Another dedicated mentor at P&S, Dr. Keith McElroy, a Canadian orthopedic surgeon on the clinical faculty and preceptor for his orthopedics rotation, inspired him to enter the field. “He got me very excited about all the amazing things you could do. Total hip replacements had just been introduced. You could see people who came in crippled and walked out with a smile. It seemed like a very uplifting specialty.”

After an internship and residency in general surgery at Roosevelt Hospital, he completed a three-year residency in orthopedic surgery at the Hospital for Special Surgery. After winning a prestigious Bowen-Brooks Scholarship from the New York Academy of Medicine that took him abroad to study orthopedic practice in several countries, he fulfilled his military service as an orthopedic surgeon at Andrews Air Force Base in Maryland. He then returned to New York to join the clinical faculty in the Department of Surgery (Orthopedics) at Cornell University and the staff at the Hospital for Special Surgery. He was named professor of clinical surgery (orthopedics) in 1991 and professor of orthopedic surgery at Cornell in 2002. He was appointed director of orthopedic surgery and chief of the surgical arthritic service at HSS in 1993 and surgeon-in-chief and medical director in 2003.

The Art and Craft of Hip and Knee Replacement, According to Dr. Sculco
Dr. Sculco likes to listen to classical music to aid concentration as he directs his surgical team through the three “movements” of an operation. “The beginning part of an operation, essentially the exposure, is usually pretty routine, how you get into the hip. But then you get into the guts of the operation, and it becomes more intense. Now you’ve got to create a new socket, a new femur. Everything gets relatively quiet until you get the hip or knee in. The next and last part of the operation is the closure, and that’s more relaxed. The hard work is done, you’re happy with what you’ve accomplished.

“As a rule, you want it all to be fairly routine. It’s when it slips out of the routine that problems occur,” says Dr. Sculco. Ten thousand total hip replacements and innumerable knees into the game, the seasoned orthopedic surgeon teaches his residents to respect the creative challenge. “Every hip is a little different. You are, after all, taking something that’s abnormal and you’ve got to create something that is as normal as you can get once you’ve replaced it. There’s a great deal of creativity involved, particularly in the more complex cases. It calls for problem-solving skills, some engineering, some sculpting, and, of course, a cool hand.”

He still recalls one of his first cases, that of an elderly woman with a severely malformed hip. “I’d been in practice for maybe two weeks, three at the most. The hip was completely dislocated, an arthritic and old congenital hip problem, the worst I’d ever seen. I showed the X-ray to my old mentor, Philip D. Wilson Jr.’44. I said, ‘I know I can do this case, but would you mind scrubbing in with me?’ It all went beautifully, absolutely no problem. I did the whole operation myself. But I always tell young surgeons: Beware of surgical hubris. Never be too proud to ask for help and advice. You can risk bruising your ego. Always remember it’s the patient that matters most.”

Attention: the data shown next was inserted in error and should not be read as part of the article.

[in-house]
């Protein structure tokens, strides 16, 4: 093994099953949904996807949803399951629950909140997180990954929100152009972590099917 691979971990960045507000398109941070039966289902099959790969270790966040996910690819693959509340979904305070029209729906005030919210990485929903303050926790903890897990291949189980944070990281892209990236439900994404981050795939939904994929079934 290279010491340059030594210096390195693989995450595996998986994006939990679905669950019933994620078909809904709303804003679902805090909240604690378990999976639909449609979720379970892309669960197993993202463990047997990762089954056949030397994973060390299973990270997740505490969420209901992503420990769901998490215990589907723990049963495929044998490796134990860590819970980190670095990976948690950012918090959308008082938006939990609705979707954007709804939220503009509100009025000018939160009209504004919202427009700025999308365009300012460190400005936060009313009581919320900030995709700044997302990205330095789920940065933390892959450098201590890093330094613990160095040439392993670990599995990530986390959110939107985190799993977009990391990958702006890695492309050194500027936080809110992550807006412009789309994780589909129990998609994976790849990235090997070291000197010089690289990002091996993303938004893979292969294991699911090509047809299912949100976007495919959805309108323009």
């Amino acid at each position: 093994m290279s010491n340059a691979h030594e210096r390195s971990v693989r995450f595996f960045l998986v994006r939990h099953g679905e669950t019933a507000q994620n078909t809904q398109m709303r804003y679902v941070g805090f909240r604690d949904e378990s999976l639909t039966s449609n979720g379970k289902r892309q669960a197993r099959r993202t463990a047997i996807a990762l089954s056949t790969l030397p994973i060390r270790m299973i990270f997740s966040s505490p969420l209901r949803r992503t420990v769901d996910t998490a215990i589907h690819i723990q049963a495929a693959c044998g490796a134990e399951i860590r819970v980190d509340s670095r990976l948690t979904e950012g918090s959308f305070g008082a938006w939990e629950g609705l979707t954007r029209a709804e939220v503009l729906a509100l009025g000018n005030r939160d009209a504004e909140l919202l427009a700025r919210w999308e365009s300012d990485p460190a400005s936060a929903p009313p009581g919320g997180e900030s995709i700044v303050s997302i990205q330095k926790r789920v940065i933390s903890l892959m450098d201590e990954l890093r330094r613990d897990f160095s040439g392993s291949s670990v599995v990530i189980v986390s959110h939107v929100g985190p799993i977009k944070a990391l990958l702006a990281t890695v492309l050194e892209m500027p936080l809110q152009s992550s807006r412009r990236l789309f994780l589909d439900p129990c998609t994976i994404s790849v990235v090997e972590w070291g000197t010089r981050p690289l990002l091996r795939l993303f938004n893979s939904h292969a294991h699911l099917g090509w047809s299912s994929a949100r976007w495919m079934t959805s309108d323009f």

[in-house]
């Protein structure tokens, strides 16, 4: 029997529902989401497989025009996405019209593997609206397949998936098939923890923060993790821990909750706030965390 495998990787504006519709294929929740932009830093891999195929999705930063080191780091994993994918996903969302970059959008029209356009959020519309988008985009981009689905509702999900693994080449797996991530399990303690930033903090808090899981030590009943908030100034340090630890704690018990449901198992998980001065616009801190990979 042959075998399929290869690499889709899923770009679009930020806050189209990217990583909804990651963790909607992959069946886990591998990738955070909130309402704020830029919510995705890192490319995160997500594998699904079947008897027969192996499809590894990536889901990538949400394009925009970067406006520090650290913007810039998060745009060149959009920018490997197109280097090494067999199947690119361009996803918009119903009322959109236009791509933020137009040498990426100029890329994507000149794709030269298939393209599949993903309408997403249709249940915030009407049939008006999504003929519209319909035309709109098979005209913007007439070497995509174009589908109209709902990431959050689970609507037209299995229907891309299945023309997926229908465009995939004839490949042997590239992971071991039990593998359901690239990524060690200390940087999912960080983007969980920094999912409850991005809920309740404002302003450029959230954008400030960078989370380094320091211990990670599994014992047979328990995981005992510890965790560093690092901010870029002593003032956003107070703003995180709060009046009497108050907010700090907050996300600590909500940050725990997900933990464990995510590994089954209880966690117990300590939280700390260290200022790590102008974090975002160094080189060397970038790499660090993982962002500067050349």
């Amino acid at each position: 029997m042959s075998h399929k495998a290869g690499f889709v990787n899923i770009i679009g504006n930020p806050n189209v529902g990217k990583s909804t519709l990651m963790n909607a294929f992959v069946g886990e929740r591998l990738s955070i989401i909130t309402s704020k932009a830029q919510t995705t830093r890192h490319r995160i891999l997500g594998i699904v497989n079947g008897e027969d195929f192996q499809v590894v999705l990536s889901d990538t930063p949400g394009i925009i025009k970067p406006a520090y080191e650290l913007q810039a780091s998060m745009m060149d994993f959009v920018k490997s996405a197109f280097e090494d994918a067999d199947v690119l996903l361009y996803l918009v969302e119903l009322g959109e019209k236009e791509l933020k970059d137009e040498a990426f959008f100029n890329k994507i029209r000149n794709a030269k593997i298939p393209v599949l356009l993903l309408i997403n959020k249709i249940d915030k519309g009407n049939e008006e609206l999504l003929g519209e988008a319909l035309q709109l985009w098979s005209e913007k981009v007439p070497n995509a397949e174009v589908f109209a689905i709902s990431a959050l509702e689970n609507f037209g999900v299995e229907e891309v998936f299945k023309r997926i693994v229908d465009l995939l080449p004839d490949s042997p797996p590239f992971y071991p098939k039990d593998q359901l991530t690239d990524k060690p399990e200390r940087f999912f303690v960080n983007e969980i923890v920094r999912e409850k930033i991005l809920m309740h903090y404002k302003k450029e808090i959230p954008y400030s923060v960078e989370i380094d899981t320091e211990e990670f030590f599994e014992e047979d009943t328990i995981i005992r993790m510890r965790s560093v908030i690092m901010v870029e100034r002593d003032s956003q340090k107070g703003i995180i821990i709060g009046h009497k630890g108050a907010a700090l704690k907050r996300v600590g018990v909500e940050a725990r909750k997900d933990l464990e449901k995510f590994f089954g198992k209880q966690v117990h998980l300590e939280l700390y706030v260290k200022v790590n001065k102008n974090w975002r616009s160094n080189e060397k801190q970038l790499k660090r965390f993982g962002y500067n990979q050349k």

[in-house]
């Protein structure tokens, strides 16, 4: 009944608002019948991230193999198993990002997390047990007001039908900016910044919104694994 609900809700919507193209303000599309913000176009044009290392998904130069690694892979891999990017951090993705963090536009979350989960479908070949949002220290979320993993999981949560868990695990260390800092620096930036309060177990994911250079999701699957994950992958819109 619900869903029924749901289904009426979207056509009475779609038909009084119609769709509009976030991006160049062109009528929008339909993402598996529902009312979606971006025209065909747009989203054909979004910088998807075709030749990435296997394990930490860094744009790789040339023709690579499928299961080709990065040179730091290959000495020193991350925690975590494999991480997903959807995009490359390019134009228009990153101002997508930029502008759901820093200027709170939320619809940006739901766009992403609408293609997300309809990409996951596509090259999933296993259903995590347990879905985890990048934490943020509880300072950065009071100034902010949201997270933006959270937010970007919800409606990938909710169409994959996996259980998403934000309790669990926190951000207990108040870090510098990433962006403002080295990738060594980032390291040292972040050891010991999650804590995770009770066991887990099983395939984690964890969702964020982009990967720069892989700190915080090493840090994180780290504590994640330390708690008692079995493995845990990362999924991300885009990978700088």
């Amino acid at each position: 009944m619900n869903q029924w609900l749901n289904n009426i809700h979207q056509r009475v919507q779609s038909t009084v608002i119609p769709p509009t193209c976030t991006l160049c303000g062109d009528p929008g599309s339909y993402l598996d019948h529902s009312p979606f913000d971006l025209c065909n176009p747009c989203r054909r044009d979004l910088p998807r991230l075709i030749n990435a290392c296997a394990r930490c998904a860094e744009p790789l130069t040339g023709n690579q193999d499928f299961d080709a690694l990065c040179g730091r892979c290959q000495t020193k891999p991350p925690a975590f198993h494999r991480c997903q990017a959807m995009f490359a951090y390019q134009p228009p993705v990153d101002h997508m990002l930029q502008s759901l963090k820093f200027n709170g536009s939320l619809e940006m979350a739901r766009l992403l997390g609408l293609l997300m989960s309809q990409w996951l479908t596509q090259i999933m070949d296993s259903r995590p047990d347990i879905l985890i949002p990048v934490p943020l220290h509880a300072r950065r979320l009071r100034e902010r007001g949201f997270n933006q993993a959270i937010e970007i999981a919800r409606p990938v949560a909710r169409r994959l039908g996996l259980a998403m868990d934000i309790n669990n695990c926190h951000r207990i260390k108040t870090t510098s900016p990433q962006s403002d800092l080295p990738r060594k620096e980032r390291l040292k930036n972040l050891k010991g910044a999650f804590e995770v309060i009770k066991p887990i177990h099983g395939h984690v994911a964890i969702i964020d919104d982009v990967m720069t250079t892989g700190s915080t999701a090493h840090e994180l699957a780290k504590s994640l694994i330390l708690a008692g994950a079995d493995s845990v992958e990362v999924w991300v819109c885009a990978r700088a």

An Innovator in the OR
Ever an innovator in surgical technique, Dr. Sculco helped develop less invasive approaches. “In the past,” he says, “we were more radical than we needed to be with our incisions and our exposures. That increased blood loss and interfered with recovery. Bottom line, the function was delayed.” In the course of streamlining the operation, Dr. Sculco developed a series of instruments. “A few of them are patented, but all are out there for other surgeons to use. I’m happy to say that a lot of people, a lot of companies have copied them.”

Also interested in anesthetic technique, he championed the use of regional anesthesia. “It’s safer than total anesthesia, particularly in older patients. There’s much less morbidity, they bleed less, so hospital stay is reduced and they’re out and on their feet and back to their normal life in less time.”

‘I always tell young surgeons: Beware of surgical hubris. Never be too proud to ask for help and advice. You can risk bruising your ego. It’s the patient that matters most.’

Dr. Sculco’s interest in successful outcomes also extends to the lab. He has been engaged for a number of years in basic scientific research, trying to mitigate the effects of osteolysis, a reaction to wear of implants that produces inflammation and breaks down the bond between the implant and the bone. “We are trying to define the cellular mechanisms triggered by wear debris or reaction to wear debris, causing an inflammation that activates the osteoclast, a cell that can resorb bone and break down the bond between implant and bone.” He has published extensively on this and other basic scientific and clinical issues relating to joint replacement surgery.

The HSS Surgeon-in-Chief Keeps One Foot in the OR
His work week is carved out and carefully paced. Monday is reserved for administrative meetings, often from 6:45 a.m. until after 8 p.m. On Tuesdays, he schedules meetings in the morning, then sees patients. He operates on Wednesdays. Thursdays he mostly takes care of institutional business, meeting with department heads at Cornell, hospital chiefs at NewYork-Presbyterian/Cornell, and often also with members of the board of directors of HSS. Fridays he operates. He also operates one Saturday a month.